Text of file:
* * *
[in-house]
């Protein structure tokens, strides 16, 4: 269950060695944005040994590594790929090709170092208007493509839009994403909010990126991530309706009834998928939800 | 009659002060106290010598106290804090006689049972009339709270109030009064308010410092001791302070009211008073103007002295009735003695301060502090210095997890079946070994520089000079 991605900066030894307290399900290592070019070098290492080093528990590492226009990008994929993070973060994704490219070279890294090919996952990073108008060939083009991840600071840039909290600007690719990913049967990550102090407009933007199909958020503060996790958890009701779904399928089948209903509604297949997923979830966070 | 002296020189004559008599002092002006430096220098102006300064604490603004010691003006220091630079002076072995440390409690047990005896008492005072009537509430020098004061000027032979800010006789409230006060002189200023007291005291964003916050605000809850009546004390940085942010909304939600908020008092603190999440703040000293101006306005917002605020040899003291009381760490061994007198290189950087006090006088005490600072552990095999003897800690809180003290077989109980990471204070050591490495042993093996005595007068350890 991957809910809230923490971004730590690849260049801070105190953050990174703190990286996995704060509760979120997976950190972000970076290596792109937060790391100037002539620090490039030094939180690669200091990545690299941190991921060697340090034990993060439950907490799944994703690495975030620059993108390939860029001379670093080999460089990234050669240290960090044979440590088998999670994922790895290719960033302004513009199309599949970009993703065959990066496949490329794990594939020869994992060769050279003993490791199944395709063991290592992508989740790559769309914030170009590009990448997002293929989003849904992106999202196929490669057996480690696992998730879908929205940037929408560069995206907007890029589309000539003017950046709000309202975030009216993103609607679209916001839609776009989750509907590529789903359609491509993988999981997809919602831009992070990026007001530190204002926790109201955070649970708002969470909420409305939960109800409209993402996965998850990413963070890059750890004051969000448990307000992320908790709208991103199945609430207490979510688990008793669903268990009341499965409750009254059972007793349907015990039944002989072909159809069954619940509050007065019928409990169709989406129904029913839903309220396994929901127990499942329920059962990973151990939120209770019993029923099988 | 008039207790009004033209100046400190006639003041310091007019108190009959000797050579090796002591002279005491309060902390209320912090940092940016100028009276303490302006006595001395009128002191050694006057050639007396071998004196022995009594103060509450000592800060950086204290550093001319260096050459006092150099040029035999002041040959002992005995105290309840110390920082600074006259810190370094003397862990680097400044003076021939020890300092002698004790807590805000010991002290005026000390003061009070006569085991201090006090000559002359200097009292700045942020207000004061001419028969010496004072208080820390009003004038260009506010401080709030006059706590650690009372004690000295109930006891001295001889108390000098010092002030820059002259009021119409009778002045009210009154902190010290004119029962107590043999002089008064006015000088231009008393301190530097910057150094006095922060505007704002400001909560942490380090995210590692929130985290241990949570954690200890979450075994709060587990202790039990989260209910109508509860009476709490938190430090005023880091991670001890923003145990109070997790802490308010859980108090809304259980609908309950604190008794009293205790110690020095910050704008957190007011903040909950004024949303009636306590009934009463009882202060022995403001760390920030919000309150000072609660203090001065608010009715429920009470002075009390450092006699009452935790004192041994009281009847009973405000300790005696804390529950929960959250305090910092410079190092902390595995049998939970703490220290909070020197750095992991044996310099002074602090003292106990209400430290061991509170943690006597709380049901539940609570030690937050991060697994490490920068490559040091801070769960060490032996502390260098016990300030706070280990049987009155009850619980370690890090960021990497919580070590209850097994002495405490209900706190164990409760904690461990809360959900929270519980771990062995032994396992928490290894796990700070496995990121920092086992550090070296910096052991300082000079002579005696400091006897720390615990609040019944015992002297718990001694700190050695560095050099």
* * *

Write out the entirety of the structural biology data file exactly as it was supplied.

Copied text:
[in-house]
């Protein structure tokens, strides 16, 4: 269950060695944005040994590594790929090709170092208007493509839009994403909010990126991530309706009834998928939800 | 009659002060106290010598106290804090006689049972009339709270109030009064308010410092001791302070009211008073103007002295009735003695301060502090210095997890079946070994520089000079 991605900066030894307290399900290592070019070098290492080093528990590492226009990008994929993070973060994704490219070279890294090919996952990073108008060939083009991840600071840039909290600007690719990913049967990550102090407009933007199909958020503060996790958890009701779904399928089948209903509604297949997923979830966070 | 002296020189004559008599002092002006430096220098102006300064604490603004010691003006220091630079002076072995440390409690047990005896008492005072009537509430020098004061000027032979800010006789409230006060002189200023007291005291964003916050605000809850009546004390940085942010909304939600908020008092603190999440703040000293101006306005917002605020040899003291009381760490061994007198290189950087006090006088005490600072552990095999003897800690809180003290077989109980990471204070050591490495042993093996005595007068350890 991957809910809230923490971004730590690849260049801070105190953050990174703190990286996995704060509760979120997976950190972000970076290596792109937060790391100037002539620090490039030094939180690669200091990545690299941190991921060697340090034990993060439950907490799944994703690495975030620059993108390939860029001379670093080999460089990234050669240290960090044979440590088998999670994922790895290719960033302004513009199309599949970009993703065959990066496949490329794990594939020869994992060769050279003993490791199944395709063991290592992508989740790559769309914030170009590009990448997002293929989003849904992106999202196929490669057996480690696992998730879908929205940037929408560069995206907007890029589309000539003017950046709000309202975030009216993103609607679209916001839609776009989750509907590529789903359609491509993988999981997809919602831009992070990026007001530190204002926790109201955070649970708002969470909420409305939960109800409209993402996965998850990413963070890059750890004051969000448990307000992320908790709208991103199945609430207490979510688990008793669903268990009341499965409750009254059972007793349907015990039944002989072909159809069954619940509050007065019928409990169709989406129904029913839903309220396994929901127990499942329920059962990973151990939120209770019993029923099988 | 008039207790009004033209100046400190006639003041310091007019108190009959000797050579090796002591002279005491309060902390209320912090940092940016100028009276303490302006006595001395009128002191050694006057050639007396071998004196022995009594103060509450000592800060950086204290550093001319260096050459006092150099040029035999002041040959002992005995105290309840110390920082600074006259810190370094003397862990680097400044003076021939020890300092002698004790807590805000010991002290005026000390003061009070006569085991201090006090000559002359200097009292700045942020207000004061001419028969010496004072208080820390009003004038260009506010401080709030006059706590650690009372004690000295109930006891001295001889108390000098010092002030820059002259009021119409009778002045009210009154902190010290004119029962107590043999002089008064006015000088231009008393301190530097910057150094006095922060505007704002400001909560942490380090995210590692929130985290241990949570954690200890979450075994709060587990202790039990989260209910109508509860009476709490938190430090005023880091991670001890923003145990109070997790802490308010859980108090809304259980609908309950604190008794009293205790110690020095910050704008957190007011903040909950004024949303009636306590009934009463009882202060022995403001760390920030919000309150000072609660203090001065608010009715429920009470002075009390450092006699009452935790004192041994009281009847009973405000300790005696804390529950929960959250305090910092410079190092902390595995049998939970703490220290909070020197750095992991044996310099002074602090003292106990209400430290061991509170943690006597709380049901539940609570030690937050991060697994490490920068490559040091801070769960060490032996502390260098016990300030706070280990049987009155009850619980370690890090960021990497919580070590209850097994002495405490209900706190164990409760904690461990809360959900929270519980771990062995032994396992928490290894796990700070496995990121920092086992550090070296910096052991300082000079002579005696400091006897720390615990609040019944015992002297718990001694700190050695560095050099």